I usually don’t do this, but this month, I’m going to have a few special guests speak their peace. First up, Brent Nycz, a special ed teacher and shining star here in NYC public schools. Let him know that you’re feeling this piece by @’ing him on Twitter. Salute.
Last year, around this time of the year, I went into the DOE offices on Court Street, preparing for my interview to be a part of a new initiative. I was picked as one of the first 10 teacher recruiters with a specific aim in mind: use teachers to help recruit other teachers via their perspective in order to curtail the declining number of teachers applying to teach in New York City.
Before I was picked though, I remember getting one question that I still think about 12 months later:
“Why do you think there is a shortage of male teachers of color in New York City?”
I gave an answer, one that escapes me. Sure, any number of answers would “make sense” in this end, mostly your text-book responses: low-paying, poor working conditions, societal views of what a teacher is, the bureaucracy from the top down, and so on, but I feel those answers aren’t good enough because hey, I recognize those answers and I’m still here.
I received that question because I am part of that 8% of NYC teachers who are men of color. I’m a seven-year special education teacher at a school in Washington Heights and I’m a Puerto Rican man, born and raised in a Puerto Rican household, despite my Polish daddy leaving me with nothing more than a last name and a check every month until I was grown. I grew up in Paterson, NJ, home of Fetty Wap and heavy crime. My family sacrificed as much as they could to help me succeed, becoming the first four-year college graduate in the family. They taught me how to live independently.
I came into teaching because I loved working with kids and I thought becoming a teacher was the next logical step … at least after I had a horrible psychology course grade and after I was bored trying to become the next Bill Simmons at Fordham. These last seven years have been mind-numbingly difficult and the constant changes have taken its toll: Common Core, Charlotte Danielson, differentiation, data-data-data, higher-order, increase rigor, “the tests were too easy”, “the tests are too hard”, “the tests are missing pages”, Pearson, Questar, it has become an incredible track of education jargon with failed practices to dodge through constantly.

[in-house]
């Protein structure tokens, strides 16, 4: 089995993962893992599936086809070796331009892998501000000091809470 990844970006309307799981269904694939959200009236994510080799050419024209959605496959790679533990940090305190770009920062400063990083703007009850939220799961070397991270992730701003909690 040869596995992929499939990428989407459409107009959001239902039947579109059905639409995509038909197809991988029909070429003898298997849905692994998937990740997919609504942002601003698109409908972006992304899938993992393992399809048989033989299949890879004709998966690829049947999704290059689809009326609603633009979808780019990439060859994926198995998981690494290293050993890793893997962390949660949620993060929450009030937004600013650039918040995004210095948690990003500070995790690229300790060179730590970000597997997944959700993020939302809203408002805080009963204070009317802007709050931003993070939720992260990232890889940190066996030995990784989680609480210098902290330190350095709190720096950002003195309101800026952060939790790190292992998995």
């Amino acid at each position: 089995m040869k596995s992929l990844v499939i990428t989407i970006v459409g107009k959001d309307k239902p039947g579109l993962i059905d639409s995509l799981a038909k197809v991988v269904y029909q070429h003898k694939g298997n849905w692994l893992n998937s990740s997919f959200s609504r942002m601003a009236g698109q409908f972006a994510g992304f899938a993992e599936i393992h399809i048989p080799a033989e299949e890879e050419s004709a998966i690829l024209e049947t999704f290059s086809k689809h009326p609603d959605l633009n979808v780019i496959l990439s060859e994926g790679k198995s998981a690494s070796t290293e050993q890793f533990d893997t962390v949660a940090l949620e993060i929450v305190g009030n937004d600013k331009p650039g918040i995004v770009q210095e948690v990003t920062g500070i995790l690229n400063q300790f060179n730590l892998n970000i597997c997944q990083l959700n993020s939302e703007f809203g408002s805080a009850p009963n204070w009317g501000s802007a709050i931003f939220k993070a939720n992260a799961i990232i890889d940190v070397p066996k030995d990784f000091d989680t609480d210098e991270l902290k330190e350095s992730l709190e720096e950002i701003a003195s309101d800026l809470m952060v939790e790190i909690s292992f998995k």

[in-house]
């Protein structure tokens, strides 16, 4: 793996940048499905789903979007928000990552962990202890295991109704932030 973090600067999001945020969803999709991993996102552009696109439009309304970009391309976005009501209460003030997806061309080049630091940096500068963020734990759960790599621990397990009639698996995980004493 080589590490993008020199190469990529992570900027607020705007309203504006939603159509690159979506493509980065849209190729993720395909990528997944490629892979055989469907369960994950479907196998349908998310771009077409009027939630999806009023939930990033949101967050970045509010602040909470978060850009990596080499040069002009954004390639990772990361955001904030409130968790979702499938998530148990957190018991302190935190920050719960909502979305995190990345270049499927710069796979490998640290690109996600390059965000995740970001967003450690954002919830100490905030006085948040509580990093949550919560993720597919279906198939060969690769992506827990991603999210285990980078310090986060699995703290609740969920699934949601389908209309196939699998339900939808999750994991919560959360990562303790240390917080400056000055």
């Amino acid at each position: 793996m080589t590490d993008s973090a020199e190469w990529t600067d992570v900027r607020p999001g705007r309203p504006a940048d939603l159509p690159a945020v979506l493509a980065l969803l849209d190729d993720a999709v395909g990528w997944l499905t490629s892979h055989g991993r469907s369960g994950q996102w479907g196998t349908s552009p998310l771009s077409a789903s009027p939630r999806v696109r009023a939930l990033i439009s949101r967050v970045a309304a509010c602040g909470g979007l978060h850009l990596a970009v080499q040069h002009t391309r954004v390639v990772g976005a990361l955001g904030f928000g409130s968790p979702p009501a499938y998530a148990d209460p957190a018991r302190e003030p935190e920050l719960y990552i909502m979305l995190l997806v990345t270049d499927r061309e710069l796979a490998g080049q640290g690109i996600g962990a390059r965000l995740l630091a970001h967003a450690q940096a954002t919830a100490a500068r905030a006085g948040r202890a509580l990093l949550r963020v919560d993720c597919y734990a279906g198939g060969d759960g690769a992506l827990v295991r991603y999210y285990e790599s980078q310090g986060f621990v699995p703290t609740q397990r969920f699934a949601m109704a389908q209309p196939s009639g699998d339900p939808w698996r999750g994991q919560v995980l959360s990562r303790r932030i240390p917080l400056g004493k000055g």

On my toughest days, my students hold me down. My colleagues hold me down. My bed holds me down and I keep trekking through, not allowing Pearson, Cuomo, Bloomberg, De Blasio, or anyone or anything else hold me down (shout out to Puff and Matthew Wilder).
But I’m 28 now. The shine of being “new” has worn off. I’m still a special education teacher in the same school, dealing with a new principal and a whole host of changes on top of the ones we as NYC teachers deal with on a daily basis. I’m in that “new chapter” zone, realizing I’m working less about survival and more about my own health, both mentally and professionally.
I can’t help but start thinking “what’s in it for me?” What is keeping me working as a NYC teacher? Yes, I have a union, I have benefits, my love of teaching hasn’t left me, and the salary is enough to allow me to send some money home to help out my abuela. However, I wonder if those “answers” are enough.
Teaching should be a respected profession within all walks of life, but the way our society treats teachers has destroyed that shine, that spark, that light and we now have numbers that reflect that effect. Some male teachers of color have expressed being pigeon-holed into being the “disciplinary” force of the school and in some elements, I get that view as well. The lack of freedom to teach in the matter that helps our students the most can be stifling. In a simplistic sense, teaching is viewed as a “fulfilling” profession, but what’s “fulfilling” about teaching test prep and enduring hours of tests I won’t even know the results of until after my students have moved on? I don’t want to be held down, but the system can make me claustrophobic.
As a young Puerto Rican male teacher, what’s in it for ME if there are all these obstacles in the way of me being able to do my job, the most important job of all: educating our kids?
Ultimately, this question that’s plaguing me is the same kind of questions recruiters, data analysts, and DOE administration deal with as they attempt to tackle this question with new initiatives. The difference between me and many of them is that I live this question day after day. Many of the 8% do as well. Heck, many of us all together do as well.
There is a host of reasons why Jose and I and many other men stay in the profession, pressing on year after year, fighting the good fight, and fighting for change in big and small ways. But 12 months later after my interview, I still don’t have a good enough answer to that question for myself.
And as my career transitions into new challenges, that question nags at me more than ever before.
Author’s Note: I was listening to “Once in a Lifetime” on repeat writing this piece. Same as it ever was.